Overall though, the general pervasiveness of slaveholders warrants the use of a map to show geographic distribution was not limited to just the south.
Later on we have what I think is the best graphic of the article, a box map showing each state’s slaveholders over time.
Within each state we can see the general trend, including the legacy of the Civil War and Reconstruction. The use of a light background allows white to represent pre-statehood periods for each state. And of course some states, notably Alaska and Hawaii, joined the United States well after this period.
But I also want to address one potential issue with the methodology of the article. One that it does briefly address, albeit tangentially. This data set looks at all people who at one point or another in their life held slaves. First, contextually, in the early years of the republic slavery was not uncommon throughout the world. Though by the aforementioned year of 1807 the institution appeared on its way out in the West. Sadly the cotton gin revolutionised the South’s cotton industry and reinvigorated the economic impetus for slavery. There after slavery boomed. The banning of the slave trade shortly thereafter introduced scarcity into the slave market and then the South’s “peculiar institution” truly took root. That cotton boom may well explain how the initial decline in the prevalence of slaveholders in the first few Congresses reversed itself and then held steady through the early decades of the 19th century.
And that initial decline before a hardening of support for slavery is what I want to address. The data here looks only at people who at one point in their life held slaves. It’s not an accurate representation of current slaveholders in Congress at the time they served. It’s a subtle but important distinction. The most obvious result of this is how after the 1860s the graphics show members of Congress as slaveholders when this was not the case. They had in the past held slaves.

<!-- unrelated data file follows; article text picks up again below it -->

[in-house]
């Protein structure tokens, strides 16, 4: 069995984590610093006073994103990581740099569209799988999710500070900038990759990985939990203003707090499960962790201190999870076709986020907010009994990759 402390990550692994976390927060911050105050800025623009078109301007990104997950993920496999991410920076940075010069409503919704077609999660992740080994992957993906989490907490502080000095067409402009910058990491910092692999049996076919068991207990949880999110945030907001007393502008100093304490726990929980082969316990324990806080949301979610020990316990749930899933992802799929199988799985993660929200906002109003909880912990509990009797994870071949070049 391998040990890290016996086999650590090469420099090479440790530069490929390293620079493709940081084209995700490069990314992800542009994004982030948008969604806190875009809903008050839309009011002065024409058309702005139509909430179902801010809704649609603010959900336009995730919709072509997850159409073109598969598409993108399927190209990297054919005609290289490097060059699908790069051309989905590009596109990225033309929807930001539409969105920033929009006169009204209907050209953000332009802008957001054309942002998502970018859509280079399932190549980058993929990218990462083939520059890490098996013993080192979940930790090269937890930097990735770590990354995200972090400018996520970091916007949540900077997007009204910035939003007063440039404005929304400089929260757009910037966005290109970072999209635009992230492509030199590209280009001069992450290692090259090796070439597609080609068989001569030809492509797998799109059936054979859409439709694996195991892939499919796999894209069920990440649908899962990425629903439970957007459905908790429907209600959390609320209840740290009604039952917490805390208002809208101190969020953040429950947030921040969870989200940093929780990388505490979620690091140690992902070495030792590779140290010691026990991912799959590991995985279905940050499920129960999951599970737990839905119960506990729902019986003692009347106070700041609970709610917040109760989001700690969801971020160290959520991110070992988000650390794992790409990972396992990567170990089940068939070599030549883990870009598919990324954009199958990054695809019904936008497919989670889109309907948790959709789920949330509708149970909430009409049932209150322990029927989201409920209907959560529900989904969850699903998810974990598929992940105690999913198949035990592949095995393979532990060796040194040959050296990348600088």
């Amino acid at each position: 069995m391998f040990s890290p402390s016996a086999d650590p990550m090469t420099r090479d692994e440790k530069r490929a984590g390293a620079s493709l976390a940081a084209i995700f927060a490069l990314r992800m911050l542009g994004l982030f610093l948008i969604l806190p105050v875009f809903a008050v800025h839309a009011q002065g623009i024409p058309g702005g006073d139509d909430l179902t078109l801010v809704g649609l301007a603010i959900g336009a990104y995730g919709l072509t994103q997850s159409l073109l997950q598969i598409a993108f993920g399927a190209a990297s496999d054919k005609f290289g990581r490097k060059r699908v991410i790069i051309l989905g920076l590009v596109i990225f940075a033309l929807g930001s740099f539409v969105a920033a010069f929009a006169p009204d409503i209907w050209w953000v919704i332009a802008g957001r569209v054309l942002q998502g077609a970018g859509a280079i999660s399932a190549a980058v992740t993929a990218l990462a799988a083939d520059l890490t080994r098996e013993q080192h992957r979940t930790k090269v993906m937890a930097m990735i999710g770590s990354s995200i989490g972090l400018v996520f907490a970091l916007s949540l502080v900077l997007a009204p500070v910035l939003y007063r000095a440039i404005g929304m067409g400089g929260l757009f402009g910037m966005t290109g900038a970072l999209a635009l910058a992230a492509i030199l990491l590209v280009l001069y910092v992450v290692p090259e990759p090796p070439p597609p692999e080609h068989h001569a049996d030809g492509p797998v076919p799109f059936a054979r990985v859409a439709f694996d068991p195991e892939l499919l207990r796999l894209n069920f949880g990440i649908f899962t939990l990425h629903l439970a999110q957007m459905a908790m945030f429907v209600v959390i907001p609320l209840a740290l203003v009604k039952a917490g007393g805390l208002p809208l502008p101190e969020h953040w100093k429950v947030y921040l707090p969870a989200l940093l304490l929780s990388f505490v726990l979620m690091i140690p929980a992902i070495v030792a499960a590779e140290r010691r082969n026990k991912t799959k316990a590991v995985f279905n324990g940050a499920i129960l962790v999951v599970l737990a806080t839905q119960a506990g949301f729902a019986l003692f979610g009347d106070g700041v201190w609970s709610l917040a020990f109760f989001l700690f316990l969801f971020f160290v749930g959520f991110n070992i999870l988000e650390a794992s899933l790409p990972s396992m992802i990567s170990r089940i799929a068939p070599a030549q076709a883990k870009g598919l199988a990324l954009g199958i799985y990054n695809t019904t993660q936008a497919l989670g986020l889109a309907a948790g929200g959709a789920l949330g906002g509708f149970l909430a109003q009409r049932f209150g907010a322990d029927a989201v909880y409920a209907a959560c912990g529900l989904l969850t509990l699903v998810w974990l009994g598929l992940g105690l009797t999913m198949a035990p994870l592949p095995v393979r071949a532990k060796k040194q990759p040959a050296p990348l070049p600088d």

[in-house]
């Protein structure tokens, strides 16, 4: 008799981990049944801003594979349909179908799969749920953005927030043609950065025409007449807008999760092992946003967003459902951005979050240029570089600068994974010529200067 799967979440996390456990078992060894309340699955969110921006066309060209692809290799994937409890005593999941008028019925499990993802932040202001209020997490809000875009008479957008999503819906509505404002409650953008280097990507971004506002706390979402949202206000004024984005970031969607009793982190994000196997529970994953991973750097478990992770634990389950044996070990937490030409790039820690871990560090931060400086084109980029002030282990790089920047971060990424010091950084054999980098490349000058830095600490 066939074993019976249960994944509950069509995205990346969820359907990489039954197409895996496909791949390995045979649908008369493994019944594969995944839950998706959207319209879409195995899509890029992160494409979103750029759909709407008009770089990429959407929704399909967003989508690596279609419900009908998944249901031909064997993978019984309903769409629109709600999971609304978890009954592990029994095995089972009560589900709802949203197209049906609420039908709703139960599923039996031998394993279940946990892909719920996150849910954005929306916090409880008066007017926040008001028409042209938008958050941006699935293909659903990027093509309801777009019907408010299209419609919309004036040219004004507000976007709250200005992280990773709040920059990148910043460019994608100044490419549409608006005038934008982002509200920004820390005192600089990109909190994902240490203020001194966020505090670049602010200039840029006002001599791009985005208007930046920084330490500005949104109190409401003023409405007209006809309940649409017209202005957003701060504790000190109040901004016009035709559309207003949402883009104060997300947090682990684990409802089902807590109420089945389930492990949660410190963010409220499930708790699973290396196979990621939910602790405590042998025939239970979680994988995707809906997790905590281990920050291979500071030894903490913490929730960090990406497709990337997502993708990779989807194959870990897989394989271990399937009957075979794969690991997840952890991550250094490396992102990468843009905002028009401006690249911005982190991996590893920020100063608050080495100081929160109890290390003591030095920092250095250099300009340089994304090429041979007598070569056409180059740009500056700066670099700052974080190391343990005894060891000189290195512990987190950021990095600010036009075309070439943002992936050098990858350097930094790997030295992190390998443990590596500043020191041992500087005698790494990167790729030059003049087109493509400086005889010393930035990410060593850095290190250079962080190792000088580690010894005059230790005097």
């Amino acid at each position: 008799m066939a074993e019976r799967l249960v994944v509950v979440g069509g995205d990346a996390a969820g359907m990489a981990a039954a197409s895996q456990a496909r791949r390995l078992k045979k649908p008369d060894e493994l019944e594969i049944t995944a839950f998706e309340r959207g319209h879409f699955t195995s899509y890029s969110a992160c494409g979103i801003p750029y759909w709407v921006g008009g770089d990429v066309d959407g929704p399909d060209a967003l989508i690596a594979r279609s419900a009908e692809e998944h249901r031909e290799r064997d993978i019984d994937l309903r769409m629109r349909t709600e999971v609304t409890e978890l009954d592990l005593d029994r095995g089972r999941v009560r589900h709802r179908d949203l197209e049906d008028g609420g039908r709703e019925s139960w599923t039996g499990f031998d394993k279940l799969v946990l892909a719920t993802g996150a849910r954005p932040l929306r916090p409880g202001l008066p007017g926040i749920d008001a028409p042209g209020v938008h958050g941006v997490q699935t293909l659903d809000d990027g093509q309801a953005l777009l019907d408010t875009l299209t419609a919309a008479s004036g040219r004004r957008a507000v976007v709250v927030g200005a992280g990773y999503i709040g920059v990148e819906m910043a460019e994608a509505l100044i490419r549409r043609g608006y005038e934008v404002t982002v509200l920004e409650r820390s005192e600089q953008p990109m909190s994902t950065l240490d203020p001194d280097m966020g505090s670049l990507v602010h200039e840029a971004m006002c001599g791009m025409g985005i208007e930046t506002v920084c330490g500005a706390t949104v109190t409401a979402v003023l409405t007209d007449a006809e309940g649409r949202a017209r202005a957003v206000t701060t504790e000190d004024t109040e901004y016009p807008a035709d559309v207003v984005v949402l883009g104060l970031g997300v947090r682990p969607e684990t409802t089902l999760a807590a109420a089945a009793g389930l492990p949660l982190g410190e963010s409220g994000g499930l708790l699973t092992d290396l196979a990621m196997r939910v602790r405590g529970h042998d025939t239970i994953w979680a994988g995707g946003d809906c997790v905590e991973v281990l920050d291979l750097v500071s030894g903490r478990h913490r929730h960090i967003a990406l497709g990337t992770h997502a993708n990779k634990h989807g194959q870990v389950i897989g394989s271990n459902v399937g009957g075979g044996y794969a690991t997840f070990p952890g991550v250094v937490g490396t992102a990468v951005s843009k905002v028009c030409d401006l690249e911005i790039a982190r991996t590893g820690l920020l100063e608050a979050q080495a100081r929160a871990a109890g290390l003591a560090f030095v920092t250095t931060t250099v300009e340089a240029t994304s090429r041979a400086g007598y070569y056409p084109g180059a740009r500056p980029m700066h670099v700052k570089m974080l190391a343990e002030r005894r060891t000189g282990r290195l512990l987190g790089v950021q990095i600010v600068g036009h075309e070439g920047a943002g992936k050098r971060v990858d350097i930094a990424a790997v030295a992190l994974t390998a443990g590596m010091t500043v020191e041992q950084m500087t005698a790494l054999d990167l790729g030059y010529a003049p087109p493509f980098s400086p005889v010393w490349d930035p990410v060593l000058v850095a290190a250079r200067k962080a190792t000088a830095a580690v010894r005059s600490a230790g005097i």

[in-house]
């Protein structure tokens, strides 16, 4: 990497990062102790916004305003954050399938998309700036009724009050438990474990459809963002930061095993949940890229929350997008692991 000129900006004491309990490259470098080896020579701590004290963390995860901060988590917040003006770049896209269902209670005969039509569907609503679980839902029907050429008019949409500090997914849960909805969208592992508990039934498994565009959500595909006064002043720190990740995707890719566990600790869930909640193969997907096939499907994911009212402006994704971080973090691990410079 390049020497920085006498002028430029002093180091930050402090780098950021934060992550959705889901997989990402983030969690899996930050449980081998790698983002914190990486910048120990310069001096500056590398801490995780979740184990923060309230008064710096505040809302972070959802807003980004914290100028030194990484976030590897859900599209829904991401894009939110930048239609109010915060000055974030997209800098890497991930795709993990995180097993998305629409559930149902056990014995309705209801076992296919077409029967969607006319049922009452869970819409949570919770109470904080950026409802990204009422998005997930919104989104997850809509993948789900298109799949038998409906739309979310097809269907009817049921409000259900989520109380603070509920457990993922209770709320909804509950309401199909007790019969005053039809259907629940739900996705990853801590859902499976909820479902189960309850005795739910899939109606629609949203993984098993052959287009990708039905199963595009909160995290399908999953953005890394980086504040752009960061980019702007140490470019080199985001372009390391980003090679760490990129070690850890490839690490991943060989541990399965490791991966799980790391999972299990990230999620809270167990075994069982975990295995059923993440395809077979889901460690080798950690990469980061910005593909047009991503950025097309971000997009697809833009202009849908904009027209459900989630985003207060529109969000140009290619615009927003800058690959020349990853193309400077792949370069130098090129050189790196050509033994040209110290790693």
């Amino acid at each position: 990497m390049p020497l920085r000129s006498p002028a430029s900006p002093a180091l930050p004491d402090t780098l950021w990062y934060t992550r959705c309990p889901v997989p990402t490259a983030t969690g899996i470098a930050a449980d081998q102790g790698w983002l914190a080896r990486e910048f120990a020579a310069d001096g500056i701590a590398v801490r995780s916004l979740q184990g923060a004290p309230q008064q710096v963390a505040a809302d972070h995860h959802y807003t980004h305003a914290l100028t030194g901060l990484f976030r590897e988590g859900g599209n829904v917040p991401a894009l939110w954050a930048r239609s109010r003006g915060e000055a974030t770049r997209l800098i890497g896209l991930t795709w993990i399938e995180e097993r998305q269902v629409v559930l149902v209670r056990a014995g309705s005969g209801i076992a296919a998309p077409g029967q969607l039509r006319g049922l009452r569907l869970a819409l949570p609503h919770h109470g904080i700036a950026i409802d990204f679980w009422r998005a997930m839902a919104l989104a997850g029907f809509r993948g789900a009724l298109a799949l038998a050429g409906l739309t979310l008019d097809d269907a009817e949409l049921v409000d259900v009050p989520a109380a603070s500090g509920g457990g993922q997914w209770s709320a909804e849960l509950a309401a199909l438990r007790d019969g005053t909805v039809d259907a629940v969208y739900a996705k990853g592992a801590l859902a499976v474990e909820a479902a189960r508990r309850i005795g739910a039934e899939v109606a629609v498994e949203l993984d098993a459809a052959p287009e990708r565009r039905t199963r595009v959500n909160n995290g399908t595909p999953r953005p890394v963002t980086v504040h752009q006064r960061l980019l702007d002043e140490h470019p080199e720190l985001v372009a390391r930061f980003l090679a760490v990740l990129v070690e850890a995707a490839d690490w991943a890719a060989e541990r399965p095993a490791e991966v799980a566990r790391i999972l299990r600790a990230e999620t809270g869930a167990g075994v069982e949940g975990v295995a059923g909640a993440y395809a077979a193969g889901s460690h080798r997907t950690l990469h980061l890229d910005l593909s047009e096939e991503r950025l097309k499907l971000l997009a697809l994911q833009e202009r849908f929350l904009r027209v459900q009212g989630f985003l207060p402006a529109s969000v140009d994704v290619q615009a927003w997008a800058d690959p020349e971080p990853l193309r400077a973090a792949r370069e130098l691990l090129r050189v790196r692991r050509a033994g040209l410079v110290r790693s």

That is not to say that some of those members were reluctant and, in all likelihood, would have preferred to have kept their slaves. And therefore those numbers are important to understand. But it undermines the count of people who eventually came to realise the error of their ways. The article addresses this briefly, recounting several anecdotes of people who later in life became abolitionists. I wonder though whether these people should count in this graphic as—so far as we can tell—their personal views changed so substantially to be hardened against slavery.
I would be very curious to see these charts remade with a data set that accounts for contemporary ownership of slaves represented in Congress.
Regardless of the methodology issue, this is still a fascinating and important read.
Credit for the piece goes to Adrian Blanco, Leo Dominguez, and Julie Zuazmer Weil.